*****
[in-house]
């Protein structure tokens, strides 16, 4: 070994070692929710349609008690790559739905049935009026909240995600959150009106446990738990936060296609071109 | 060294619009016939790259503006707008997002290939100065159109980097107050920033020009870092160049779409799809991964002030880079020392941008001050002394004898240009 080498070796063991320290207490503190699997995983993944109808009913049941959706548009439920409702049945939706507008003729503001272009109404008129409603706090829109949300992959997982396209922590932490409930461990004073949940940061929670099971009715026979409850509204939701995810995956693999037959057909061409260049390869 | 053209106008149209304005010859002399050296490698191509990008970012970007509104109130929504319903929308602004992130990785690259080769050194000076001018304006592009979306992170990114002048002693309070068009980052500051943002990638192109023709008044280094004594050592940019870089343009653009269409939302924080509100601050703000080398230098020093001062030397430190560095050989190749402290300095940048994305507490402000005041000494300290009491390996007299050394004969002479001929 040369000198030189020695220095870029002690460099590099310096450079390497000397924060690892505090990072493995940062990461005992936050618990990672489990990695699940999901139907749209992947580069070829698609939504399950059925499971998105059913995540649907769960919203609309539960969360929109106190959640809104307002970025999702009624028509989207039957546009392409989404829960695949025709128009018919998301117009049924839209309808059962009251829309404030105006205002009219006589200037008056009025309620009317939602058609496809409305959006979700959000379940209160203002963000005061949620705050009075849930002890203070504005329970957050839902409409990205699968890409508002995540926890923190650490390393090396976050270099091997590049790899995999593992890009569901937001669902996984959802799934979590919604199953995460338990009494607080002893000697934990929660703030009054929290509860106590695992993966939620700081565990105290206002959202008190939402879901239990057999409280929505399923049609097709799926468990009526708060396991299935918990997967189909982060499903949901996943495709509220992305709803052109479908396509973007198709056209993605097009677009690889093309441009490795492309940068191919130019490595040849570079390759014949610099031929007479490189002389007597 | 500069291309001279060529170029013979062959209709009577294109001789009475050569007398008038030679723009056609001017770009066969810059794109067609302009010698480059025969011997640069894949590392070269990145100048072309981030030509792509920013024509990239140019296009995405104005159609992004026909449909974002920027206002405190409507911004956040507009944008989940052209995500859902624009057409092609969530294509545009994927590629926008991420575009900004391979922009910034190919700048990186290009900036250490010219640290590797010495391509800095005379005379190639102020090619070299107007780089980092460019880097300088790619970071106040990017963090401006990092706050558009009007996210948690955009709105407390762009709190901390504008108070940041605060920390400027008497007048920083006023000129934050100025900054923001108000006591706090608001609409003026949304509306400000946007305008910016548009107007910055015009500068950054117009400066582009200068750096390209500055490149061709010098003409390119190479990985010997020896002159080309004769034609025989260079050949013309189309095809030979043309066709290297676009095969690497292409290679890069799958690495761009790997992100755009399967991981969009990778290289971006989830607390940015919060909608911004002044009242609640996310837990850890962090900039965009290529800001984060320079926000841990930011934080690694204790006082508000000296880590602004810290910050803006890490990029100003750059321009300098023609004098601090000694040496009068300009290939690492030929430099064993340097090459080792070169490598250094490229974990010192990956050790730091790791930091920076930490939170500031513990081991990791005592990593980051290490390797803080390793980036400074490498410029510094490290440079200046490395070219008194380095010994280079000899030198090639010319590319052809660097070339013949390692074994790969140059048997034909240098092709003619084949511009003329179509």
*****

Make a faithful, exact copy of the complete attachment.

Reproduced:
[in-house]
């Protein structure tokens, strides 16, 4: 070994070692929710349609008690790559739905049935009026909240995600959150009106446990738990936060296609071109 | 060294619009016939790259503006707008997002290939100065159109980097107050920033020009870092160049779409799809991964002030880079020392941008001050002394004898240009 080498070796063991320290207490503190699997995983993944109808009913049941959706548009439920409702049945939706507008003729503001272009109404008129409603706090829109949300992959997982396209922590932490409930461990004073949940940061929670099971009715026979409850509204939701995810995956693999037959057909061409260049390869 | 053209106008149209304005010859002399050296490698191509990008970012970007509104109130929504319903929308602004992130990785690259080769050194000076001018304006592009979306992170990114002048002693309070068009980052500051943002990638192109023709008044280094004594050592940019870089343009653009269409939302924080509100601050703000080398230098020093001062030397430190560095050989190749402290300095940048994305507490402000005041000494300290009491390996007299050394004969002479001929 040369000198030189020695220095870029002690460099590099310096450079390497000397924060690892505090990072493995940062990461005992936050618990990672489990990695699940999901139907749209992947580069070829698609939504399950059925499971998105059913995540649907769960919203609309539960969360929109106190959640809104307002970025999702009624028509989207039957546009392409989404829960695949025709128009018919998301117009049924839209309808059962009251829309404030105006205002009219006589200037008056009025309620009317939602058609496809409305959006979700959000379940209160203002963000005061949620705050009075849930002890203070504005329970957050839902409409990205699968890409508002995540926890923190650490390393090396976050270099091997590049790899995999593992890009569901937001669902996984959802799934979590919604199953995460338990009494607080002893000697934990929660703030009054929290509860106590695992993966939620700081565990105290206002959202008190939402879901239990057999409280929505399923049609097709799926468990009526708060396991299935918990997967189909982060499903949901996943495709509220992305709803052109479908396509973007198709056209993605097009677009690889093309441009490795492309940068191919130019490595040849570079390759014949610099031929007479490189002389007597 | 500069291309001279060529170029013979062959209709009577294109001789009475050569007398008038030679723009056609001017770009066969810059794109067609302009010698480059025969011997640069894949590392070269990145100048072309981030030509792509920013024509990239140019296009995405104005159609992004026909449909974002920027206002405190409507911004956040507009944008989940052209995500859902624009057409092609969530294509545009994927590629926008991420575009900004391979922009910034190919700048990186290009900036250490010219640290590797010495391509800095005379005379190639102020090619070299107007780089980092460019880097300088790619970071106040990017963090401006990092706050558009009007996210948690955009709105407390762009709190901390504008108070940041605060920390400027008497007048920083006023000129934050100025900054923001108000006591706090608001609409003026949304509306400000946007305008910016548009107007910055015009500068950054117009400066582009200068750096390209500055490149061709010098003409390119190479990985010997020896002159080309004769034609025989260079050949013309189309095809030979043309066709290297676009095969690497292409290679890069799958690495761009790997992100755009399967991981969009990778290289971006989830607390940015919060909608911004002044009242609640996310837990850890962090900039965009290529800001984060320079926000841990930011934080690694204790006082508000000296880590602004810290910050803006890490990029100003750059321009300098023609004098601090000694040496009068300009290939690492030929430099064993340097090459080792070169490598250094490229974990010192990956050790730091790791930091920076930490939170500031513990081991990791005592990593980051290490390797803080390793980036400074490498410029510094490290440079200046490395070219008194380095010994280079000899030198090639010319590319052809660097070339013949390692074994790969140059048997034909240098092709003619084949511009003329179509």